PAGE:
The AFL-CIO has compiled a list of resources for vulnerable working people who may be experiencing domestic violence, or know someone who is, amid the COVID-19 pandemic.

As our sisters from the Canadian Labor Congress note: “[t]he recommendation that people stay in their homes, along with added financial pressure and stress, can elevate the risk of violence and further entrenches isolation, which increases opportunities for abusers to exert power and control.” Please see below the AFL-CIO’s list of resources:

If you are experiencing domestic and/or intimate partner violence, you deserve safety and respect. Please consider reaching out to a local women’s shelter or the National Domestic Violence Hotline. Whether or not you feel able to leave your current situation, they can help you develop a safety plan and think through your options. Everyone deserves support and compassion during this difficult time.

The National Sexual Assault Telephone Hotline offers confidential support and local resources for healing and recovery if you have been sexually assaulted. Sexual assault means any undesired contact.

Futures Without Violence has a comprehensive list of resources, including advice on creating safety plans, access to emergency housing and other support and guidance.

Futures Without Violence also produced this site aimed specifically at the workplace:

Some states have specific protections that allow workers to take paid-time off from work for reasons related to domestic violence, such as obtaining child custody, getting a restraining order or securing new housing. If you belong to a union, you can talk to your union representative about your leave options and how to develop a safety plan while you are at work. You can find out whether you live somewhere with those provisions here:[]=3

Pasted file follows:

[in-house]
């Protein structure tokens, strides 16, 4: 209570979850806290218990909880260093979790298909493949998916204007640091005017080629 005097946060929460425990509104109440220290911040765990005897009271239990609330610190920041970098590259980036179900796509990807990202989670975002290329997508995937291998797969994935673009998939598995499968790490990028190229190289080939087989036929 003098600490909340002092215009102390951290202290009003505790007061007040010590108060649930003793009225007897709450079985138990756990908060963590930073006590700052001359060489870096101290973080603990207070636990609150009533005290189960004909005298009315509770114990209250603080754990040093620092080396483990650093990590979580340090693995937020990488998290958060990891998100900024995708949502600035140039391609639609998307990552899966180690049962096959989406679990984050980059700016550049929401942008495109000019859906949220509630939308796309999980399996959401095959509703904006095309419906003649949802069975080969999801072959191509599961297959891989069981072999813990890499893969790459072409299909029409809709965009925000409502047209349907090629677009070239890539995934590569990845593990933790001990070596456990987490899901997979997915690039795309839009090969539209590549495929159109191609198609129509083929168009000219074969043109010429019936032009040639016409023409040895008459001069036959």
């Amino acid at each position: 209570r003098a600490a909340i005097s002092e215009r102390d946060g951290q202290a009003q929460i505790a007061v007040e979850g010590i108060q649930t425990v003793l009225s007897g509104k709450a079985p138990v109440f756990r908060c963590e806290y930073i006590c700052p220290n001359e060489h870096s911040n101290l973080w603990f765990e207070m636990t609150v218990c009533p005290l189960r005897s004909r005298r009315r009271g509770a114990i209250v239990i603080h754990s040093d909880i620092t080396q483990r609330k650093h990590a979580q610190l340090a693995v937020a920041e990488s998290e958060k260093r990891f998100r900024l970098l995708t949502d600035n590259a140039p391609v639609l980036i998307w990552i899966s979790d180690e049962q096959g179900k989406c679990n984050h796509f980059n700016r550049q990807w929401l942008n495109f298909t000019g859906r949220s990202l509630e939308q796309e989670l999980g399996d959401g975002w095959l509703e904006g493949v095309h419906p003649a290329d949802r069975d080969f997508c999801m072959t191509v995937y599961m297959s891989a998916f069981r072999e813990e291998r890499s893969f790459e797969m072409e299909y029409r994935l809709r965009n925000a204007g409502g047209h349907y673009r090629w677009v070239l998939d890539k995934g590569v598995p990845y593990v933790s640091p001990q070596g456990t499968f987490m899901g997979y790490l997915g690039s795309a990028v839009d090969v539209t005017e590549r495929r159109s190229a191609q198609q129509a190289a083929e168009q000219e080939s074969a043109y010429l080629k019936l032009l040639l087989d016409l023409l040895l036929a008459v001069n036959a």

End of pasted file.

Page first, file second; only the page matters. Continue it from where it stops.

If you are concerned about a co-worker, the National Domestic Violence Hotline also has specific recommendations for how to reach out and offer support if you feel secure doing so (scroll to the bottom of the page in the link). Physical distancing calls for more social solidarity.

If you are a union representative, you can help member survivors develop a workplace safety plan and access support, including paid leave, employee assistance programs and other resources. Many survivors of domestic and/or intimate partner violence face retaliation at work, so be prepared to ensure their rights are respected. You can help them advocate for reasonable accommodations, such as shift changes, temporary relocation to different work areas or worksites or increased security measures.

You can work with your employer to develop better policies to protect members. Workplaces Respond has resources that include best practices for workplace policies:

Workplaces Respond also has guidance for union representatives who are in the difficult situation of responding when members are perpetrators of domestic violence, perhaps even on the same worksite as their victim.

Unions around the world are demanding measures to protect workers who experience domestic and intimate partner violence. In France, the General Confederation of Workers (CGT) is demanding that survivors be protected against layoffs and negotiating protection measures with employers. In South Africa, unions are demanding more mobile clinics to address gender-based violence along with COVID-19. The Solidarity Center has more here:
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Office and Professional Employees International Union was chartered in 1945 and with more than 104,000 members (representing 110,000 employees) strong, we’re one of the larger unions of the AFL-CIO.  OPEIU has locals in every state, Puerto Rico and Canada. 

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